On more open ground and from a lower angle, the beetle is much more visible.

This same individual, however, becomes quite visible when chased onto more open rock surfaces (and viewed more laterally than from above). It is common to see individuals out in the open such as this, but more often than not when alarmed they fly or run to less exposed areas, relying on their cryptic coloration to avoid detection. In fact, when I follow beetles that have evaded me to the spot where I am sure they must have landed, I often fail to see them even though I am looking almost exactly in the area where they are sitting until they start to crawl and their movement catches my attention.

A rather greenish individual tries to hide amongst lichens and shortleaf pine duff.

I have observed a great deal of variability in coloration and maculation at locations in Missouri, with individuals ranging from bright green to dull olive-green to dark green and even brown, and the markings ranging from complete to interrupted. I saw a similar amount of variability in the Calico Rock population, with the exception of brownish (which I have only seen at the northernmost localities in Missouri) and fully maculated individuals. Most of the Calico Rock individuals were dull olive-green, but the female in the above photo (trying to evade my attentions by hiding amongst lichens and pine duff) was as bright a green as I’ve seen in any individual.

A very weakly maculate individual.

As mentioned above, I didn’t seen any individuals that I would consider fully maculated, and several that I saw were more weakly maculated than any I’ve seen in Missouri. The female in the photograph above was the most weakly-marked individual that I saw, with the lateral and median bands greatly interruped—the latter nearly reduced to small discal spots.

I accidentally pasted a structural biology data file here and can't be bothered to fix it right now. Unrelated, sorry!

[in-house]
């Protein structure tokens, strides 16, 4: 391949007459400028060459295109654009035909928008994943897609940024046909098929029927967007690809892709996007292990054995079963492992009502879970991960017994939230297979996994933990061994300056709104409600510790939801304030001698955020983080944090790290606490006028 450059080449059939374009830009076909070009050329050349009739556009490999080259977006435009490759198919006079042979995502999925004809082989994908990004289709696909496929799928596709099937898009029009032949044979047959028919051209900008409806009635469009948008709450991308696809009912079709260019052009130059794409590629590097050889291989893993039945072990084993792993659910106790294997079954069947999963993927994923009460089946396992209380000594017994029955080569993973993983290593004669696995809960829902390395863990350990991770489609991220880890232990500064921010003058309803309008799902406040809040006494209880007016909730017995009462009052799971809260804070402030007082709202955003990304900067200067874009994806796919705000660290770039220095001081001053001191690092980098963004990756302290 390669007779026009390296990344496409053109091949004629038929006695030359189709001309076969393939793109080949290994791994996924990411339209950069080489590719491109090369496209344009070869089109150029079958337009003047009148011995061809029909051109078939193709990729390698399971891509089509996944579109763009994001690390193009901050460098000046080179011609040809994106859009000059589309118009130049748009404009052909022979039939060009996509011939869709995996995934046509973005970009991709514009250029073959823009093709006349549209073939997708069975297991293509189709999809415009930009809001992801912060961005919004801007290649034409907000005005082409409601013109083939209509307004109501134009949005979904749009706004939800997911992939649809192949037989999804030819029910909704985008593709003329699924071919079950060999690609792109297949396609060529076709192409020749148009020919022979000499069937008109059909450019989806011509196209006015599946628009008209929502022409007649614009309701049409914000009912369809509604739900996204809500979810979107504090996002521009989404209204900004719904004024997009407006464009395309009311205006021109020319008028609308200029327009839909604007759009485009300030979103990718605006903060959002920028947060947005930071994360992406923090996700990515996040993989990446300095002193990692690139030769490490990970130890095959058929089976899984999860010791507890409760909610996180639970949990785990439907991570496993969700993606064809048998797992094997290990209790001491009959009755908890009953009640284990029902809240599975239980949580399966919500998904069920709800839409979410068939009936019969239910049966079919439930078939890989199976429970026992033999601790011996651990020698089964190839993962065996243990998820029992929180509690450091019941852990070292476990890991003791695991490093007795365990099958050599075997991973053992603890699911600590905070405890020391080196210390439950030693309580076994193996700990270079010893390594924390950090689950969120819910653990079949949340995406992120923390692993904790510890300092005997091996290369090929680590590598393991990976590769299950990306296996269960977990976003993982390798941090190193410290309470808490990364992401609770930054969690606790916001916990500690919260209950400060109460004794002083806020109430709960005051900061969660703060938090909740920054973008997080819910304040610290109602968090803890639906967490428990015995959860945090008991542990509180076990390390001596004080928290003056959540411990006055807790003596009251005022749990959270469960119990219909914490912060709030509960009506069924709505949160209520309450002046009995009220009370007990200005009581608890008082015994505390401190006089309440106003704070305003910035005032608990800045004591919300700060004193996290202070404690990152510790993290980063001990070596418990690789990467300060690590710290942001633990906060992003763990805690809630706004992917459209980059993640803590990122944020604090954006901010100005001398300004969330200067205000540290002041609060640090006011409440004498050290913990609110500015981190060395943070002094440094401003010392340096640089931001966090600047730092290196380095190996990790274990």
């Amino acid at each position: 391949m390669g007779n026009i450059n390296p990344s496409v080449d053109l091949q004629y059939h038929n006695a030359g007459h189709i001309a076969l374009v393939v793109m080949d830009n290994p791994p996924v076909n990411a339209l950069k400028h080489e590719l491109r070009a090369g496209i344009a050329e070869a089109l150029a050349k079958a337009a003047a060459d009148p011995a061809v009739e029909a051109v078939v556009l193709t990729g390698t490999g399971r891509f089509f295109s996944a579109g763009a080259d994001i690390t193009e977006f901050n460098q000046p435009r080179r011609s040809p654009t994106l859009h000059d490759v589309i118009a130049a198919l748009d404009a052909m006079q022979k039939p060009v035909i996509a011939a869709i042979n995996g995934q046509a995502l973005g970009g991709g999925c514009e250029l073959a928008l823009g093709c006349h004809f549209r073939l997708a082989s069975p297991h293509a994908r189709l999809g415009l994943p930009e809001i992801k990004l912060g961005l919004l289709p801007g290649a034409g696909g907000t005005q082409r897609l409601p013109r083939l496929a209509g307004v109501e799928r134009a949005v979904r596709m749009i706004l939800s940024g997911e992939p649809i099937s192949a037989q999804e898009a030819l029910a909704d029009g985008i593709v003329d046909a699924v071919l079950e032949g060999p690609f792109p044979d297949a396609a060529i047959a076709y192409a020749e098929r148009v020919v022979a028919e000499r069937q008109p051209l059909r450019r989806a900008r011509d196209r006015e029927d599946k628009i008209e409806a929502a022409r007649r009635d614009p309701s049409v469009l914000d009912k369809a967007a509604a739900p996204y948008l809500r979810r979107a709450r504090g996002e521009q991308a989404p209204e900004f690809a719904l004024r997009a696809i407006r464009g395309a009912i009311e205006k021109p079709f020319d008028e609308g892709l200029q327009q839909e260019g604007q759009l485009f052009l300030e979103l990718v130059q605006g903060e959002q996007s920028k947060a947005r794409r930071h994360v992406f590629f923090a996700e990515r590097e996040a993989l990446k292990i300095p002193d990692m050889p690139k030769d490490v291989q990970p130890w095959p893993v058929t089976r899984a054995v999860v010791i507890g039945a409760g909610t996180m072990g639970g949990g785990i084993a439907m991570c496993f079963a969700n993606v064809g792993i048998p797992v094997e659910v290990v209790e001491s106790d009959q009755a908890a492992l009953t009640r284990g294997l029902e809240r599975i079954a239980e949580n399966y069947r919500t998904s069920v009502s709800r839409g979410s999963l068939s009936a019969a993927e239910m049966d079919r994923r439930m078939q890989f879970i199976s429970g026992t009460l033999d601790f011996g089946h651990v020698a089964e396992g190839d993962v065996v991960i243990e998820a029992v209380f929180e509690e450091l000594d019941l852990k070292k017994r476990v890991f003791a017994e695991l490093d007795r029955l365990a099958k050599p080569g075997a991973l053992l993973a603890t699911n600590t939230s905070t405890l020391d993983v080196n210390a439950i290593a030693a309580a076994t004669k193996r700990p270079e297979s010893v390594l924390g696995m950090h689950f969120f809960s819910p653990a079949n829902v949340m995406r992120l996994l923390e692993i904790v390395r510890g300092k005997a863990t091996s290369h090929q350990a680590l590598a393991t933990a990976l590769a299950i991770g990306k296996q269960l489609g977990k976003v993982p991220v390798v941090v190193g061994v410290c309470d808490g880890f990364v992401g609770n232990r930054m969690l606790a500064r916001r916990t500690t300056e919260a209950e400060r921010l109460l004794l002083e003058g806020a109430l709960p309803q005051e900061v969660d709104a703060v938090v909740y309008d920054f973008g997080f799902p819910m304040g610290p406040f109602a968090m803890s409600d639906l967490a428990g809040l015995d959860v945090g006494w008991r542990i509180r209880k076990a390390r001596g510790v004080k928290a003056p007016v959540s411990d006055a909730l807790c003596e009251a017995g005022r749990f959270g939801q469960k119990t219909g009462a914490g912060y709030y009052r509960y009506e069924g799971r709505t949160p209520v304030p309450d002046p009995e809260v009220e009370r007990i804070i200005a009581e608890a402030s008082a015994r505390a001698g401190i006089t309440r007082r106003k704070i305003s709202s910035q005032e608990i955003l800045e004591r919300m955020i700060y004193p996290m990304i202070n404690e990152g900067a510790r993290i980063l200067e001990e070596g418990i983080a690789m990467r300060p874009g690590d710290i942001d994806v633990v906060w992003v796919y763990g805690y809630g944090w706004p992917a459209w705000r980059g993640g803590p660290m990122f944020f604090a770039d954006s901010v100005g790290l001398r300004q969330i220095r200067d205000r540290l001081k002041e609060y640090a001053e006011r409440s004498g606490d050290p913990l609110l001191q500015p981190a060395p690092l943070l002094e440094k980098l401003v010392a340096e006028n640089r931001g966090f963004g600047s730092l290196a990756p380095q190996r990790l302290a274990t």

A dark, almost blackish female.

While I did not see brownish individuals as I have seen at the northernmost localities in Missouri, I did see the occasional blackish individual—the one in the above photograph also exhibiting about the greatest degree of macular development that I observed among the adults seen. My impression now is that there are clinal patterns to the coloration and macular development in this disjunct population, with markings tending to be more developed in northern localities. With the specimens collected from this and the many other locations throughout the disjunct population’s range that I have now sampled, a more critical assessment of variability in this population may now be possible.

Beetle's-eye view of sandstone glade habitat.

It has become standard practice for me to photograph tiger beetle habitats whenever I can. However, I’ve become interested recently in trying to understand how tiger beetles perceive their own habitats. While this isn’t possible to know precisely, ground level photographs can provide at least a clue into seeing the world from a beetle’s eye. I almost find this perspective of the glade habitat more interesting than the human perspective shown in the first photograph.

The last sight that their prey sees.

There can be little doubt about what the beetles themselves look like from the perspective of their prey. The photograph above may not properly represent the image generated by an insect’s collective ommatidia, but it certainly must be just as frightening!

Copyright © Ted C. MacRae 2012

About Ted C. MacRae

Ted C. MacRae is a research entomologist by vocation and beetle taxonomist by avocation. Areas of expertise in the latter include worldwide jewel beetles (Buprestidae) and North American longhorned beetles (Cerambycidae). More recent work has focused on North American tiger beetles (Cicindelidae) and their distribution, ecology, and conservation.
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17 Responses to Return to Calico Rock

  1. Henry W. Robison (Rob) says:

    Loved your post about the tiger beetles at Calico Rock. I think I will use them in my eventual natural history book on Arkansas if you do nto mind? What a wonderful little beetle! Thanks for your information concerning this rare critter.